Helicopters Over Bronson Canyon, and a Gruesome Discovery

January 17, 2012 § 3 Comments

Hiking in Bronson Canyon 1/1/09/Hope Anderson Productions

For the past 1 1/2 hours, helicopters have been circling and hovering overhead–an unusually long time for the Hollywood Hills. I soon learned why from a neighbor, who emailed me this link:


Those who hike in Bronson Canyon can attest to the ease with which they can leave the city and hit the trails. The last time I was there, on Christmas Day, my visiting sister was amazed at how quickly we reached wilderness from my house: 10 minutes by car and another 5 on foot. She remarked that it would take her more than half an hour to drive to a comparable area from her much less densely populated city on the San Francisco Peninsula.

Since moving to Beachwood Canyon, I’ve experienced two other incidents of prolonged helicopter surveillance. The first occurred around 2007, when two hikers got stuck on one of the steep trails near the quarry. One was injured, and both required rescue. The second incident, in 2010, was the tragic death of Sally Menke, best known as Quentin Tarantino’s film editor, who collapsed in Bronson Canyon while hiking in record-breaking heat. 

According to the latest report, today’s emergency began when a dog discovered a human head in a bag. Leaving aside uncanny similarities to the work of Tarantino (and David Lynch), I have to wonder at this sentence from a press release I just received: The detectives are treating the case as a possible homicide. Possible?

According to breaking news on the LA Times blog, the head is believed to be that of a recently murdered Armenian man in his 40s. Police are looking for “additional body parts in the area.” Hikers–and their dogs–beware. http://latimesblogs.latimes.com/lanow/2012/01/human-head-found-in-bag-on-hike-trail.html

Update, 12:40am: The search was suspended at 8pm and will resume at sunrise on Wed., January 18th. Better hike elsewhere today.

Related Post: https://underthehollywoodsign.wordpress.com/2010/09/29/extreme-heat-and-a-death-in-bronson-canyon/

Helicopters in Hollywoodland: A Perpetual Noise Overhead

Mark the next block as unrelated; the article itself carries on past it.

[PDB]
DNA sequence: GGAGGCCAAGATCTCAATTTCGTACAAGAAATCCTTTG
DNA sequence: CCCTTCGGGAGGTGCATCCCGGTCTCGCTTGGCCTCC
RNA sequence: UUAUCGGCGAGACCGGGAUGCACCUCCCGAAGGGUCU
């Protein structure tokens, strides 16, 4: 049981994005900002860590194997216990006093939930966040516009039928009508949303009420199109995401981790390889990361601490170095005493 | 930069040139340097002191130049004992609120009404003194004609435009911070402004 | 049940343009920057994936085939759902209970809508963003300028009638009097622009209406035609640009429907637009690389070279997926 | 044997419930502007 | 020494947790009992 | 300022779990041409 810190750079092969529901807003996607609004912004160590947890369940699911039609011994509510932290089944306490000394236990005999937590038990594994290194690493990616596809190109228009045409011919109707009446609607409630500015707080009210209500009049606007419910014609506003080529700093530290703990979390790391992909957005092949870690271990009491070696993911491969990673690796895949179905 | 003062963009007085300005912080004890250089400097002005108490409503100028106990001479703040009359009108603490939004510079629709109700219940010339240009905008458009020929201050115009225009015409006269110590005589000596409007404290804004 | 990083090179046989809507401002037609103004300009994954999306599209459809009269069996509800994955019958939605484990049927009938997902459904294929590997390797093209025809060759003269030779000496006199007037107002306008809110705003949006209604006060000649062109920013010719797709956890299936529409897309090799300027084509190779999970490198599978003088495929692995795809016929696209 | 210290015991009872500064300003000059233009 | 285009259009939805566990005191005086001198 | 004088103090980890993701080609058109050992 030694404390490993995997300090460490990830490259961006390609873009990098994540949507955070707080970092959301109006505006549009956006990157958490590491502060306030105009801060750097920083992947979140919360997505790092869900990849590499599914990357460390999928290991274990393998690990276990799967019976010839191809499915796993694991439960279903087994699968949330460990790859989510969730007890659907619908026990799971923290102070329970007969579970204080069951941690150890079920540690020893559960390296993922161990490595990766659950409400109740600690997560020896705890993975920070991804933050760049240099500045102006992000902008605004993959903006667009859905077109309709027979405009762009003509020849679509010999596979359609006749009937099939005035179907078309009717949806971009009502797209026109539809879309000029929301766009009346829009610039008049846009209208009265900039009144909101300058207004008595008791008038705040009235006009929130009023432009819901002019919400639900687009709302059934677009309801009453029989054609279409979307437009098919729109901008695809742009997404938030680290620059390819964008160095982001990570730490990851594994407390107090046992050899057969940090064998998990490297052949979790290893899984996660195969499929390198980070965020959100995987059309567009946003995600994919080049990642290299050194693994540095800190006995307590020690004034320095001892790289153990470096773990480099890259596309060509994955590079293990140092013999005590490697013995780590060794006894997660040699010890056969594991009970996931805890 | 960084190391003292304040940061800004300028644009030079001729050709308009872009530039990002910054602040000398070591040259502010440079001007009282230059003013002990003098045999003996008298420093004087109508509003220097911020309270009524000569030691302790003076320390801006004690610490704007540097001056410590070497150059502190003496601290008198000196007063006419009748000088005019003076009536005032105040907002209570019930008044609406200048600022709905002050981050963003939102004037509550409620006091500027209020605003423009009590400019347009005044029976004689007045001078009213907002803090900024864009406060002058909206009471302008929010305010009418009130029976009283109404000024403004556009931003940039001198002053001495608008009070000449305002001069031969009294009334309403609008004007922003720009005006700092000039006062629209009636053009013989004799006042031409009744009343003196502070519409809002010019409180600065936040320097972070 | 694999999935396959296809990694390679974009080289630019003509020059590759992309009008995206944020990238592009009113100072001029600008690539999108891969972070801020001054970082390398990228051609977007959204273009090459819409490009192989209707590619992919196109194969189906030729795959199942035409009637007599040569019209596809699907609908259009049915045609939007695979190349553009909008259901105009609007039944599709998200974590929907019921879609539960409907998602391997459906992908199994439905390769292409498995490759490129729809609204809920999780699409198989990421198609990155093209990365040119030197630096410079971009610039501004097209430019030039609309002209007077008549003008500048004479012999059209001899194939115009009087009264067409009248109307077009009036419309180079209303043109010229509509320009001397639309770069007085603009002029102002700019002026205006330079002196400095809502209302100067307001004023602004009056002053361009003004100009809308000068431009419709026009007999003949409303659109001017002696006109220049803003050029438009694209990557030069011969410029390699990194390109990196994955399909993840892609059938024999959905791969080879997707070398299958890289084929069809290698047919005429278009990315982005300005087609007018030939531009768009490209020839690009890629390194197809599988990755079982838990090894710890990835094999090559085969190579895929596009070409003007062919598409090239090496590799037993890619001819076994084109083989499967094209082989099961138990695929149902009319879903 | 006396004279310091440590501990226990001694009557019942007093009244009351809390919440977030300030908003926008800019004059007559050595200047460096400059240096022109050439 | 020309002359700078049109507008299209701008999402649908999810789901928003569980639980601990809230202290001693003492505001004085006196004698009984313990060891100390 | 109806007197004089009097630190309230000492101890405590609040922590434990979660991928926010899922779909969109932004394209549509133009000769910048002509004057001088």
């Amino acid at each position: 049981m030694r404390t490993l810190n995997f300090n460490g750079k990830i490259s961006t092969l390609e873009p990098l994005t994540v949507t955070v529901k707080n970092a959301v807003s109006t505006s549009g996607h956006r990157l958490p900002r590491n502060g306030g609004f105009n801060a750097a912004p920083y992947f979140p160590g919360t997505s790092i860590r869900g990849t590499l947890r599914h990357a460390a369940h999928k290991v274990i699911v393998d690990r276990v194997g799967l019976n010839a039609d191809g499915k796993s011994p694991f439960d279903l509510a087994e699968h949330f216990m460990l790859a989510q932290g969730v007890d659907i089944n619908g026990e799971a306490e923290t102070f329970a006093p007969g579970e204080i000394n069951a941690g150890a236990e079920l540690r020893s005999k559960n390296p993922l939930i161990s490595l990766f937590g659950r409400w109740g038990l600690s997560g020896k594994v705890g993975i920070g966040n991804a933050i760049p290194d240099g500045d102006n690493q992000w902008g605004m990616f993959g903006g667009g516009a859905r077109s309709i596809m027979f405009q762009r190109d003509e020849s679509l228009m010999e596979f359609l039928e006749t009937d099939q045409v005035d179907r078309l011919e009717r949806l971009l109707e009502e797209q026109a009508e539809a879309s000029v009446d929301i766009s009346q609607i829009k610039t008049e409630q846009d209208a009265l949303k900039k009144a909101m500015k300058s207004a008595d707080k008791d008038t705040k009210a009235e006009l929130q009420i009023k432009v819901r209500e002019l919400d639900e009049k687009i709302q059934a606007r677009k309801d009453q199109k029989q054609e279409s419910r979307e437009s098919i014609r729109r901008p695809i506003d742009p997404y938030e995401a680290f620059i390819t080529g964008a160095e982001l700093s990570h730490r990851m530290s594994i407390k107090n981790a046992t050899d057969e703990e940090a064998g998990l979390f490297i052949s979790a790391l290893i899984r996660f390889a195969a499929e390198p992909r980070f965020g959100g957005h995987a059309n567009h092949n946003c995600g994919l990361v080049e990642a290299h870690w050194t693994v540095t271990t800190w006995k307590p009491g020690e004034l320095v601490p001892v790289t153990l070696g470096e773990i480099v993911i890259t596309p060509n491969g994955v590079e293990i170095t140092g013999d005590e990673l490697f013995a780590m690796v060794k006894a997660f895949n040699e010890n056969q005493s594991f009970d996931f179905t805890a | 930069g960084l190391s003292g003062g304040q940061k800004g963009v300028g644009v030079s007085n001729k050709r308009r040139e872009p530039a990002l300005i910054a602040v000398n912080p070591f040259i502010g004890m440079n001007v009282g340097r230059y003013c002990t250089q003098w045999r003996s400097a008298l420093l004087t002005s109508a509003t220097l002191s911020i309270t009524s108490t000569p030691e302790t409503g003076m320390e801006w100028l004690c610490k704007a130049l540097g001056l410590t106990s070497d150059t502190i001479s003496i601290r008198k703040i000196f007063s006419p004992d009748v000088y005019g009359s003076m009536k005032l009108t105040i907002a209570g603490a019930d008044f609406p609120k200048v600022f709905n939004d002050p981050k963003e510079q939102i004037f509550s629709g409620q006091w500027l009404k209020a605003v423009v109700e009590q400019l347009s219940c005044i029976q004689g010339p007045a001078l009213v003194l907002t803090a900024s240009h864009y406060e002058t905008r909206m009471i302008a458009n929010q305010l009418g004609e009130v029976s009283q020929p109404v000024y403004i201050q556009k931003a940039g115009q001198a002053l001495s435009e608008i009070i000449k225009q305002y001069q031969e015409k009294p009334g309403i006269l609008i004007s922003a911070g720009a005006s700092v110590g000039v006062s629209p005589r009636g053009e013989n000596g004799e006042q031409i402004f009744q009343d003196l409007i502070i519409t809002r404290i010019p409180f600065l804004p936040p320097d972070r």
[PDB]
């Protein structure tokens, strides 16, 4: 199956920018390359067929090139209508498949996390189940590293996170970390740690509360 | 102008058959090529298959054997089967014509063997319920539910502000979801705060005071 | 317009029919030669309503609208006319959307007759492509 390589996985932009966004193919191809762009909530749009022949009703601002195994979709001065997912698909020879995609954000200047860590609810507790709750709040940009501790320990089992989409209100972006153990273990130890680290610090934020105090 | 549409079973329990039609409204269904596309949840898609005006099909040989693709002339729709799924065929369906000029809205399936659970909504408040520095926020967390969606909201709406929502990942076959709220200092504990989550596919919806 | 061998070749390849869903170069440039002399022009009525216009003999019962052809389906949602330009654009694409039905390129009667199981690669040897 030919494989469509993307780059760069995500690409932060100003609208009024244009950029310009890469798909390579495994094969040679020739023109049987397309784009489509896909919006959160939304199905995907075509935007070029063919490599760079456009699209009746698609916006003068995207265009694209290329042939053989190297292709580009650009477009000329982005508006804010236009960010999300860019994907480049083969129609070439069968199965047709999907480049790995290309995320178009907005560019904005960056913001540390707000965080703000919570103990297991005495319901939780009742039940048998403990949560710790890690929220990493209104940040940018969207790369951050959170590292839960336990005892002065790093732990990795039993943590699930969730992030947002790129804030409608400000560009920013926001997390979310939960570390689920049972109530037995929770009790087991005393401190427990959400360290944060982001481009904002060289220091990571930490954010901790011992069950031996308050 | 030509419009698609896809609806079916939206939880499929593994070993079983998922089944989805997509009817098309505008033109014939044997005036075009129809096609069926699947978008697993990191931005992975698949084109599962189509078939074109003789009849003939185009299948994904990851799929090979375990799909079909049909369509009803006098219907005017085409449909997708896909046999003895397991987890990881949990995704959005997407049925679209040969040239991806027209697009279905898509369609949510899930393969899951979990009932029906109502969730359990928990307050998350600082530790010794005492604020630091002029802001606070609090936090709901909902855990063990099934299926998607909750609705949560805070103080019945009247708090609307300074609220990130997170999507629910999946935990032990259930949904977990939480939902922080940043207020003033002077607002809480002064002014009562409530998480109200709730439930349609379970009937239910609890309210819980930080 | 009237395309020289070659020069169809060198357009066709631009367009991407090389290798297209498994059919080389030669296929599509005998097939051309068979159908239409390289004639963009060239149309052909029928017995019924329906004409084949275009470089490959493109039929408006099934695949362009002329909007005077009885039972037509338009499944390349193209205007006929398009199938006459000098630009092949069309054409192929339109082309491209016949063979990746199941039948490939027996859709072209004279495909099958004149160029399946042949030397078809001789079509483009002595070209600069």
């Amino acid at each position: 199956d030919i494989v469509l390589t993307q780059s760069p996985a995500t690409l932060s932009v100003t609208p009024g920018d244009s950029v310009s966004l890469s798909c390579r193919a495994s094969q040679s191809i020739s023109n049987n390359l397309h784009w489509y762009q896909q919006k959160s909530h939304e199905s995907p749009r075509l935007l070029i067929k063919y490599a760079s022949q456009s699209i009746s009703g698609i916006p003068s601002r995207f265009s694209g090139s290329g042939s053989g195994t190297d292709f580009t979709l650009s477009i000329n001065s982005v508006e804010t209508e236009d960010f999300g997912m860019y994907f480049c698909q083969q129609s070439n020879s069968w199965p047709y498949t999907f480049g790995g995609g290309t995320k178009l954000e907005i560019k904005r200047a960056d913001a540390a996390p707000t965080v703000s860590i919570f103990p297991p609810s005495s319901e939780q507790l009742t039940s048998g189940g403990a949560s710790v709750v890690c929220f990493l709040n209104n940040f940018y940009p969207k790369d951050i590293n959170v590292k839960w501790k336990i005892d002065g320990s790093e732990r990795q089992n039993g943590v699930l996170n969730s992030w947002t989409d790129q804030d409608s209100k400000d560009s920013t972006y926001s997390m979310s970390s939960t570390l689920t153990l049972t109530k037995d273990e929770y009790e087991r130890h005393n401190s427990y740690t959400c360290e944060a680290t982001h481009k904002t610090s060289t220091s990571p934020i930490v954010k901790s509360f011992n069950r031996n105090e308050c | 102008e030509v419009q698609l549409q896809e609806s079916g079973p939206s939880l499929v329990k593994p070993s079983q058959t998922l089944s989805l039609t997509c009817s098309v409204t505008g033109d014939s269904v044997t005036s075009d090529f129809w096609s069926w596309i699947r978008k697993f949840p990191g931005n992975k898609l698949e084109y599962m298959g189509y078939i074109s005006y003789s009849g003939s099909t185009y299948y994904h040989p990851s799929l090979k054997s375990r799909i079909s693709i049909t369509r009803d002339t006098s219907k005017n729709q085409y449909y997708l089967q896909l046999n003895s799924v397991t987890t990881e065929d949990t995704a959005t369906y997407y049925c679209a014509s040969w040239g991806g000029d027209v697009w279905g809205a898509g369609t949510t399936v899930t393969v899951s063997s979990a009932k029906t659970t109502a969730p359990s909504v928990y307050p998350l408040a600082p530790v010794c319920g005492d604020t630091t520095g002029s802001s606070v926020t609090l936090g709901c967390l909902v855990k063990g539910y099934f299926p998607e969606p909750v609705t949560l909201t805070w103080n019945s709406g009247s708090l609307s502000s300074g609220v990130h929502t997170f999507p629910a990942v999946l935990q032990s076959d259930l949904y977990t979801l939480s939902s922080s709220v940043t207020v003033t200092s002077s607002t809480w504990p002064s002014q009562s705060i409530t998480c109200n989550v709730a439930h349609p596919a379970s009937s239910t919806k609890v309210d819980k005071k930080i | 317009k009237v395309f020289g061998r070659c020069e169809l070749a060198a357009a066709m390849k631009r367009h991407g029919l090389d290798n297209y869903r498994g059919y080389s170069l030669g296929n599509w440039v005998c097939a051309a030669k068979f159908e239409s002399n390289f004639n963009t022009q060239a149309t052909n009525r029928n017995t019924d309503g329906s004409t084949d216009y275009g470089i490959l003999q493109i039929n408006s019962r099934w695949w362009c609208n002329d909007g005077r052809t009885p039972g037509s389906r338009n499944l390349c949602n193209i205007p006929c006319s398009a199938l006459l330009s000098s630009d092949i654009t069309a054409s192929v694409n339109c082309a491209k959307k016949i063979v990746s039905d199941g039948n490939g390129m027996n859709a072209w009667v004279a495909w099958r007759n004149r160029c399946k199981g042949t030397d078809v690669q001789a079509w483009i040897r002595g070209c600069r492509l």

August 2, 2011 § 2 Comments

Embarking on my Helicopter Shot, May 2007/Hope Anderson Productions

During daylight hours, Beachwood Drive is the scene of nonstop  car and truck traffic. It’s especially bad on weekends, when the roar of engines makes the street sound like a speedway, even from indoors.  

Those who live in the upper Canyon have it worse, however, since much of their traffic noise comes from helicopters. Whether the helicopters are being used by the police and fire departments, news channels, tour companies or camera crews, the result is the same: a nerve-wracking rat-tat-tat of blades as they hover overhead. Sometimes they come close enough to make the houses vibrate.

Incredibly, helicopter traffic over Los Angeles is unregulated by the FAA. Anyone with sufficient funds can charter a helicopter and fly wherever he wants, with minimal red tape. I know this because when I did the helicopter shot over Beachwood Canyon for my documentary, “Under the Hollywood Sign,” in 2007, my big logistical hurdle was renting a sophisticated aerial camera and having it rigged. The helicopter company did have to clear the flight plan with the ranger station on Mt. Lee, but that was because I planned to film the Hollywood Sign, front and back, at close range. (Yes, it was awesome; no, I’ll never do it again.)

Since then, the volume of helicopter traffic has increased tremendously. No one is be able to explain why, but there seems to be a helicopter over Beachwood Canyon at all times during the day, and not infrequently at night. According to Hollywoodland resident Martin Smith,

the tour helicopters as well as those that are shooting and therefore hovering, drive everyone up here mad… I have no idea why those that are filming don’t have to warn the residents beforehand… just as any other filming unit has to when shooting in our neighborhood….post 9/11, a no-fly zone seems sensible as the top of Mt. Lee is so essential to LA’s safety.

Soon after I promised Martin I’d write something about helicopter traffic, the New York Times published this article:


In contrast to the ho-hum reaction to prior complaints, the NYT article got an immediate, high-level response–from none other than Rep. Howard Berman, our U.S. Congressman.  He is sponsoring new legislation to regulate helicopter traffic over Los Angeles, something the FAA so far has refused to do:


From your mouth to the FAA’s ears, Congressman.

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